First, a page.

Tuesday, September 20, 2011

Applying the Love Principle to our Debate

When I was a young man, there were many areas of grey in my life. By grey I mean areas to which the Scriptures did not speak directly. As I have grown older, the grey areas have diminished greatly. However, there are still areas upon which well meaning individuals can disagree. These are the areas Warren W. Wiersbe was referring to when he wrote, “Some activities we know are wrong, because the Bible clearly condemns them. Other activities we know are right, because the Bible clearly commands them. But when it comes to areas that are not clearly defined in Scripture, we find ourselves needing some other kind of guidance.” This issue isn’t a new one. Paul addressed it in his Letter to the Romans. I believe Romans 14 provides the guidance we need. Here are the five things we should always keep in mind, when discussing issues we don’t agree upon.

First, we should respect the opinions of others. Paul wrote, “Now accept the one who is weak in faith, but not for the purpose of passing judgment on his opinions” (Romans 14:1 NASB). We can respect someone’s opinion even if we don’t agree with it. This doesn’t mean we can’t give a alternate interpretation. It does mean we are to give it without seeking to diminish the other person’s character and intelligence.

Second, we need to reflect on the truth that we are the judged and not the judge. Paul wrote, “But you, why do you judge your brother? Or you again, why do you regard your brother with contempt? For we shall all stand before the judgment seat of God...So then each one of us shall give account of himself to God. Therefore let us not judge one another anymore” (Romans 14:10, 12, 13a NASB). Keep in mind we are talking about things that aren’t clearly commanded or condemned. For example, some might find attending an athletic event on Sunday to be an inappropriate manner to spend a Sunday afternoon. This same person may find no problem with watching it at home on his television.

Third, we need to refrain from being a stumbling block to others. Paul wrote, “…but rather determine this –not to put an obstacle or a stumbling block in a brother’s way…It is good not to eat meat or to drink wine, or to do anything by which your brother stumbles” (Romans 14:13b, 21 NASB). This warning is especially applicable to those who are vocal about their faith. There is always someone watching their actions, looking for something to justify their own questionable behavior. We need not be overwhelmed by what someone might or might not think, but we can make an effort to not intentionally do something that serves as s stumbling block for the purpose of exerting our right to do it.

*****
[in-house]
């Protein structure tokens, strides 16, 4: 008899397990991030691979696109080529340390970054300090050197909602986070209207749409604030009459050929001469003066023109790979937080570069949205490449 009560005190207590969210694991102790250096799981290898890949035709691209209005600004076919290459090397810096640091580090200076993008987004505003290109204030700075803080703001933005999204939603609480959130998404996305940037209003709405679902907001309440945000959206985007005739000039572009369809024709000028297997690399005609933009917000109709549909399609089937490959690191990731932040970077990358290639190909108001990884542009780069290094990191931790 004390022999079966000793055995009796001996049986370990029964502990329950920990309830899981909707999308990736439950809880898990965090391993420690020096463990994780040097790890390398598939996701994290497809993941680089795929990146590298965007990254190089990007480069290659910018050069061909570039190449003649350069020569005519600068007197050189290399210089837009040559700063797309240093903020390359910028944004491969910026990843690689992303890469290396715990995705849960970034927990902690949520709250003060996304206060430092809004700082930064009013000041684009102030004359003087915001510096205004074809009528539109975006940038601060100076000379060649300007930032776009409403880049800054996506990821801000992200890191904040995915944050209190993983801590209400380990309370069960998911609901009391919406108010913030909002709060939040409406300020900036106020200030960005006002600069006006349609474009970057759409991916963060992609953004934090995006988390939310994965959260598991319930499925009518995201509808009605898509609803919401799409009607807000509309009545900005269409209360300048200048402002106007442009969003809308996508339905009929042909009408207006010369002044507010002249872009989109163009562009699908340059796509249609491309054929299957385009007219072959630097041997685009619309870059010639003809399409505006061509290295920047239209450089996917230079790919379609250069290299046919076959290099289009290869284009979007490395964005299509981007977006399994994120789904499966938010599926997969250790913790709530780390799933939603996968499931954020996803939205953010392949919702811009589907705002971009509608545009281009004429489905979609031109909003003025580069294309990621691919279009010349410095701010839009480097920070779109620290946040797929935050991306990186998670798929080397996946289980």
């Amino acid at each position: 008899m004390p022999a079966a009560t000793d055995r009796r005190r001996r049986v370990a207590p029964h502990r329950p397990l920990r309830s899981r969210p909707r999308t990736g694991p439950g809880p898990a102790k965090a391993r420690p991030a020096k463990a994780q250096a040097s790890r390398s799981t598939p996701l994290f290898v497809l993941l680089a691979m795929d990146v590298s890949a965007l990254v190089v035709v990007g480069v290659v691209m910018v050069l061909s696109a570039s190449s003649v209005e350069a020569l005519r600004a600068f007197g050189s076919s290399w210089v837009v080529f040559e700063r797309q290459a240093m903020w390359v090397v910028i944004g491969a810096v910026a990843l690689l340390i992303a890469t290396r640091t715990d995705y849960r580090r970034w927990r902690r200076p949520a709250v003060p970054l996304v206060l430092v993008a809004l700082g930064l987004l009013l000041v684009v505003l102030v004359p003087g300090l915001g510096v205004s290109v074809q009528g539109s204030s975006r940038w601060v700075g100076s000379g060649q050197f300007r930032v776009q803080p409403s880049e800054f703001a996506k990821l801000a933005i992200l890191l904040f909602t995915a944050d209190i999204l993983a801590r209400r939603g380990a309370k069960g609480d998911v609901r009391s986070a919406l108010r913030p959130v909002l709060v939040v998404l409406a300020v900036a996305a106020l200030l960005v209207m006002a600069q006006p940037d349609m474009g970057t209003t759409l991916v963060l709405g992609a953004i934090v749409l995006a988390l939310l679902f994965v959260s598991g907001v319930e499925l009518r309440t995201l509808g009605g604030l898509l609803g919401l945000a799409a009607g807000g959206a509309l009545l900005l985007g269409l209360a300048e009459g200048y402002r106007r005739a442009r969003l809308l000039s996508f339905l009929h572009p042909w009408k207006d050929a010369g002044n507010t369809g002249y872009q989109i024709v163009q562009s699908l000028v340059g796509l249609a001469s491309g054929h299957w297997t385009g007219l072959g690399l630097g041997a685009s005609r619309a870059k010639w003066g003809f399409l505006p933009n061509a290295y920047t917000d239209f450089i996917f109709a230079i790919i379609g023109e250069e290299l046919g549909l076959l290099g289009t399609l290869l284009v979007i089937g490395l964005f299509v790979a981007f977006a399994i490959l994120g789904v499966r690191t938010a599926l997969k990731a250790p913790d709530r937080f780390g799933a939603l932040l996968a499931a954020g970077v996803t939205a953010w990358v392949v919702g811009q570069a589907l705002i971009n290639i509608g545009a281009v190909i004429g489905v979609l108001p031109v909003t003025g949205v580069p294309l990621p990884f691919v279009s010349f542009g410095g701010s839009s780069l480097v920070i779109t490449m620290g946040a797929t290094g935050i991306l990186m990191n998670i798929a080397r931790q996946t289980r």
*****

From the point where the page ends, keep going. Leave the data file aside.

Fourth, we need to rely on the Love Principle when making our decisions about things that aren’t clearly spelled out. Paul wrote, “For if because of food your brother is hurt, you are no longer walking according to love. Do not destroy with your food him for whom Christ died. Therefore do not let what is for you a good thing be spoken of as evil; for the kingdom of God is not eating and drinking, but righteousness and peace and joy in the Holy Spirit” (Romans 14:15-17 NASB). I believe Paul is saying we should be willing to forgo something we feel to be acceptable, if we know it is going to offend a fellow believer who does not share our belief. This falls under the command for us to submit one to another.

Fifth, we need to remember to always pursue peace and to build up one another. Paul wrote, “So then let us pursue the things which make for peace and the building up of one another” (Romans 14:19 NASB). If we would heed Paul’s advice and pursue the things we agree upon, the harmony created would present a clearer picture of genuine Christian fellowship to the unbelieving world around us.

Romans 14 gives us five valuable lessons on how to deal with questions that lead to differing opinions among well meaning Christian brothers and sisters. Hopefully, we will all take his advice to heart, when we are debating a brother or sister in Christ about matters that aren’t clearly defined.

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